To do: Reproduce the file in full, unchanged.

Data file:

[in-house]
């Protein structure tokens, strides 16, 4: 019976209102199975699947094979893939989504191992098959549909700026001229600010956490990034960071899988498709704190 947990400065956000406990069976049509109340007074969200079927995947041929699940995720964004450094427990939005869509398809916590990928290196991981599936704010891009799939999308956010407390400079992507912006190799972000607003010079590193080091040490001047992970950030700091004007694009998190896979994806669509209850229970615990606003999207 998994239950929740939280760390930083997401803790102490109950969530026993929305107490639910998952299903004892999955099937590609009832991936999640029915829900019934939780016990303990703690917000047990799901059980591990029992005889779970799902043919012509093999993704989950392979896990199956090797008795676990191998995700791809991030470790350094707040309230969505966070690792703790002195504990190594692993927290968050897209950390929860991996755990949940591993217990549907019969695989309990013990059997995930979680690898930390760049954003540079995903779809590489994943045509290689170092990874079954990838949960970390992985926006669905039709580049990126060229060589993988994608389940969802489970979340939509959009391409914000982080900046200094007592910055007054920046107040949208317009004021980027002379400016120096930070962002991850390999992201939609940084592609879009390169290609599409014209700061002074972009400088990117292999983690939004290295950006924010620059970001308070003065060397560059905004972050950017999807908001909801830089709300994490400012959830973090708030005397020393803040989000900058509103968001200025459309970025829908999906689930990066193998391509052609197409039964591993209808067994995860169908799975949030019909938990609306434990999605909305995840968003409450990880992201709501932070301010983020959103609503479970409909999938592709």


[in-house]
């Protein structure tokens, strides 16, 4: 019976209102199975699947094979893939989504191992098959549909700026001229600010956490990034960071899988498709704190 947990400065956000406990069976049509109340007074969200079927995947041929699940995720964004450094427990939005869509398809916590990928290196991981599936704010891009799939999308956010407390400079992507912006190799972000607003010079590193080091040490001047992970950030700091004007694009998190896979994806669509209850229970615990606003999207 998994239950929740939280760390930083997401803790102490109950969530026993929305107490639910998952299903004892999955099937590609009832991936999640029915829900019934939780016990303990703690917000047990799901059980591990029992005889779970799902043919012509093999993704989950392979896990199956090797008795676990191998995700791809991030470790350094707040309230969505966070690792703790002195504990190594692993927290968050897209950390929860991996755990949940591993217990549907019969695989309990013990059997995930979680690898930390760049954003540079995903779809590489994943045509290689170092990874079954990838949960970390992985926006669905039709580049990126060229060589993988994608389940969802489970979340939509959009391409914000982080900046200094007592910055007054920046107040949208317009004021980027002379400016120096930070962002991850390999992201939609940084592609879009390169290609599409014209700061002074972009400088990117292999983690939004290295950006924010620059970001308070003065060397560059905004972050950017999807908001909801830089709300994490400012959830973090708030005397020393803040989000900058509103968001200025459309970025829908999906689930990066193998391509052609197409039964591993209808067994995860169908799975949030019909938990609306434990999605909305995840968003409450990880992201709501932070301010983020959103609503479970409909999938592709």